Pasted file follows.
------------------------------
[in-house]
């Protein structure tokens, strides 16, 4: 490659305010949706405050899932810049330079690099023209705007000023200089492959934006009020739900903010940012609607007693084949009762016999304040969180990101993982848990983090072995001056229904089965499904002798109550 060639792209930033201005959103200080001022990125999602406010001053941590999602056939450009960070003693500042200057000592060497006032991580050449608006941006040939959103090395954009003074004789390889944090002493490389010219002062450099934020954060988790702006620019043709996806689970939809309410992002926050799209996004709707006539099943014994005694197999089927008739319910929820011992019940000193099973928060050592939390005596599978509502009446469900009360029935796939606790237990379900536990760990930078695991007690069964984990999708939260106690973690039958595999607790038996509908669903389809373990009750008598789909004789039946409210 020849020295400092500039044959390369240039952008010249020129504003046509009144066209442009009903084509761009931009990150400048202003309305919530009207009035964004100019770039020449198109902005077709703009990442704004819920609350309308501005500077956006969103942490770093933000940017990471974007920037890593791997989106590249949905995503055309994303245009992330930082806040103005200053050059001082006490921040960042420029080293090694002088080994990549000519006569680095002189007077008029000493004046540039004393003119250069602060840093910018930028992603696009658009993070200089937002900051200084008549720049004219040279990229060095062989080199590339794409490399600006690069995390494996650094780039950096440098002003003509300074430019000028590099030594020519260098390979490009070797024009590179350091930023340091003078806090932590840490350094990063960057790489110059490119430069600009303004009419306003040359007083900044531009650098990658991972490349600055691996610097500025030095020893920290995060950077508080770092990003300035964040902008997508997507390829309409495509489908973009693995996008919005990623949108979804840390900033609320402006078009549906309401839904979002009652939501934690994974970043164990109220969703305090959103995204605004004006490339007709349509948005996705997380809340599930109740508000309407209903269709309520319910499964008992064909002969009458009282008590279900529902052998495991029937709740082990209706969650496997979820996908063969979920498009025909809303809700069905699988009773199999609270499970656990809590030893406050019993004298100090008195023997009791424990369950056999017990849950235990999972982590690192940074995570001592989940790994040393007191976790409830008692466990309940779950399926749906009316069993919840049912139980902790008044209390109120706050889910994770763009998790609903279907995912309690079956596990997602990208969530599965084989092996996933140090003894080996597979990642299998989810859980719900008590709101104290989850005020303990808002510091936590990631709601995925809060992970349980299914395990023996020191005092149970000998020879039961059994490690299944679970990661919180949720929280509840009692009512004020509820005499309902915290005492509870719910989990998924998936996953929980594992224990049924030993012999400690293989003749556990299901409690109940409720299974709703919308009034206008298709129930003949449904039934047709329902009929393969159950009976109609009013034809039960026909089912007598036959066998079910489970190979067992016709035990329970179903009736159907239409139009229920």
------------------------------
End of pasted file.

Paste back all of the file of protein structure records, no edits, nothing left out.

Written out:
[in-house]
């Protein structure tokens, strides 16, 4: 490659305010949706405050899932810049330079690099023209705007000023200089492959934006009020739900903010940012609607007693084949009762016999304040969180990101993982848990983090072995001056229904089965499904002798109550 060639792209930033201005959103200080001022990125999602406010001053941590999602056939450009960070003693500042200057000592060497006032991580050449608006941006040939959103090395954009003074004789390889944090002493490389010219002062450099934020954060988790702006620019043709996806689970939809309410992002926050799209996004709707006539099943014994005694197999089927008739319910929820011992019940000193099973928060050592939390005596599978509502009446469900009360029935796939606790237990379900536990760990930078695991007690069964984990999708939260106690973690039958595999607790038996509908669903389809373990009750008598789909004789039946409210 020849020295400092500039044959390369240039952008010249020129504003046509009144066209442009009903084509761009931009990150400048202003309305919530009207009035964004100019770039020449198109902005077709703009990442704004819920609350309308501005500077956006969103942490770093933000940017990471974007920037890593791997989106590249949905995503055309994303245009992330930082806040103005200053050059001082006490921040960042420029080293090694002088080994990549000519006569680095002189007077008029000493004046540039004393003119250069602060840093910018930028992603696009658009993070200089937002900051200084008549720049004219040279990229060095062989080199590339794409490399600006690069995390494996650094780039950096440098002003003509300074430019000028590099030594020519260098390979490009070797024009590179350091930023340091003078806090932590840490350094990063960057790489110059490119430069600009303004009419306003040359007083900044531009650098990658991972490349600055691996610097500025030095020893920290995060950077508080770092990003300035964040902008997508997507390829309409495509489908973009693995996008919005990623949108979804840390900033609320402006078009549906309401839904979002009652939501934690994974970043164990109220969703305090959103995204605004004006490339007709349509948005996705997380809340599930109740508000309407209903269709309520319910499964008992064909002969009458009282008590279900529902052998495991029937709740082990209706969650496997979820996908063969979920498009025909809303809700069905699988009773199999609270499970656990809590030893406050019993004298100090008195023997009791424990369950056999017990849950235990999972982590690192940074995570001592989940790994040393007191976790409830008692466990309940779950399926749906009316069993919840049912139980902790008044209390109120706050889910994770763009998790609903279907995912309690079956596990997602990208969530599965084989092996996933140090003894080996597979990642299998989810859980719900008590709101104290989850005020303990808002510091936590990631709601995925809060992970349980299914395990023996020191005092149970000998020879039961059994490690299944679970990661919180949720929280509840009692009512004020509820005499309902915290005492509870719910989990998924998936996953929980594992224990049924030993012999400690293989003749556990299901409690109940409720299974709703919308009034206008298709129930003949449904039934047709329902009929393969159950009976109609009013034809039960026909089912007598036959066998079910489970190979067992016709035990329970179903009736159907239409139009229920």